More than half of people who have been stalked or harassed say they haven't reported it.
That was because they don't think Gardaí would take the matter seriously.
Over 1,000 people took part in the study by University College Cork in partnership with the Sexual Violence Centre Cork.
Dr Catherine O’Sullivan is from UCC, and is one of the authors of this study.
Dr O'Sullivan says the impact on victims of stalking and harassment is unimaginable.
"They change their lives, their habits, their routines just to deal with the behaviour of the perpetrator."
Some 44% of respondents to the survey indicated that the perpetrators threatened to harm them or those close to them, directly or indirectly.
While there were reports of the perpetrator threatening to harm themselves around the person they were stalking.
Those being stalked also said being pictured or recorded without consent was common.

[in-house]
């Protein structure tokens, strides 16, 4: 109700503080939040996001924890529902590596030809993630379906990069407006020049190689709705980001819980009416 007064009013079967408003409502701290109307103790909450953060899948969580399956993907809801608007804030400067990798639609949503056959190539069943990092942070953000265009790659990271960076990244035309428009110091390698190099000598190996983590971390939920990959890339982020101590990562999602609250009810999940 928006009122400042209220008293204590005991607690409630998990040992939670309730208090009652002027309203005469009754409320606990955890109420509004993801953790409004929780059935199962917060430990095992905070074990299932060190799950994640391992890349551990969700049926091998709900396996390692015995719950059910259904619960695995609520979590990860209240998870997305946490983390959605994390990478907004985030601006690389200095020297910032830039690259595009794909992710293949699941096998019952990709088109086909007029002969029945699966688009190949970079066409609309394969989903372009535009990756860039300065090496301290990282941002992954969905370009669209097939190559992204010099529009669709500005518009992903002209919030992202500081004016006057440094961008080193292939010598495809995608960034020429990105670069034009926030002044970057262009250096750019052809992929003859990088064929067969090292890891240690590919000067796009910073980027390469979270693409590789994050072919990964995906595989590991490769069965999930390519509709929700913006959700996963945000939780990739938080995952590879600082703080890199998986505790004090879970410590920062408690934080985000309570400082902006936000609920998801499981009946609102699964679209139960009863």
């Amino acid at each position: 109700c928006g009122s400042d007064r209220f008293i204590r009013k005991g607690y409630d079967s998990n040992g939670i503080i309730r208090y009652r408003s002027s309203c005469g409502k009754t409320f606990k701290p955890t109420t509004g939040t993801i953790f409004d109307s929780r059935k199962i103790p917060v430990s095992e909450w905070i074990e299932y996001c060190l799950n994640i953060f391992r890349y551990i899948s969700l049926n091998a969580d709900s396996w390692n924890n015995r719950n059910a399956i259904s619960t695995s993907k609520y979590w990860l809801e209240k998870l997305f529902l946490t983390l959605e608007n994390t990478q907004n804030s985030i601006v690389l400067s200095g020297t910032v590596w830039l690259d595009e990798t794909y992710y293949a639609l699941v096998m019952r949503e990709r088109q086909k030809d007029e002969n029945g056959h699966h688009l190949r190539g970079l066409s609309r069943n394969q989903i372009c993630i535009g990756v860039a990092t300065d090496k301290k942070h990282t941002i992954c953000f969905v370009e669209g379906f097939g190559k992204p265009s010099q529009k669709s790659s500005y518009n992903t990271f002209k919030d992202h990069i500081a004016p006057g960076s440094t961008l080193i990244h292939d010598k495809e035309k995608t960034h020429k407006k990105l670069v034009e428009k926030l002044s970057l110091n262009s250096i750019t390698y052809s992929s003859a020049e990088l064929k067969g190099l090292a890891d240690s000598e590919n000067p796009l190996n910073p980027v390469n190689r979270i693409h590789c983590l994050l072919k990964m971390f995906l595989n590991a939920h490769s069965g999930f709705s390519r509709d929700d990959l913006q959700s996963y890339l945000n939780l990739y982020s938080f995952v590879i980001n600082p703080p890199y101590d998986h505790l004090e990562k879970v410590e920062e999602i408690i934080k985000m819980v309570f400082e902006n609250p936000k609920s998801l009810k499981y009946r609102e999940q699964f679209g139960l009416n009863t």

Inappropriate texts, WhatsApps, or emails were the most common forms of malicious communications identified by respondents.
However Dr Catherine O’Sullivan says some victims of stalking had to go to extremes to try and protect themselves.
"Some people reported changing their identities, having to move homes and jobs on multiple occasions."
Dr. O'Sullivan says these are "really significant harms."
A new offence of stalking has been proposed by the Government recently and it’s expected that this new stalking report will inform that legislation.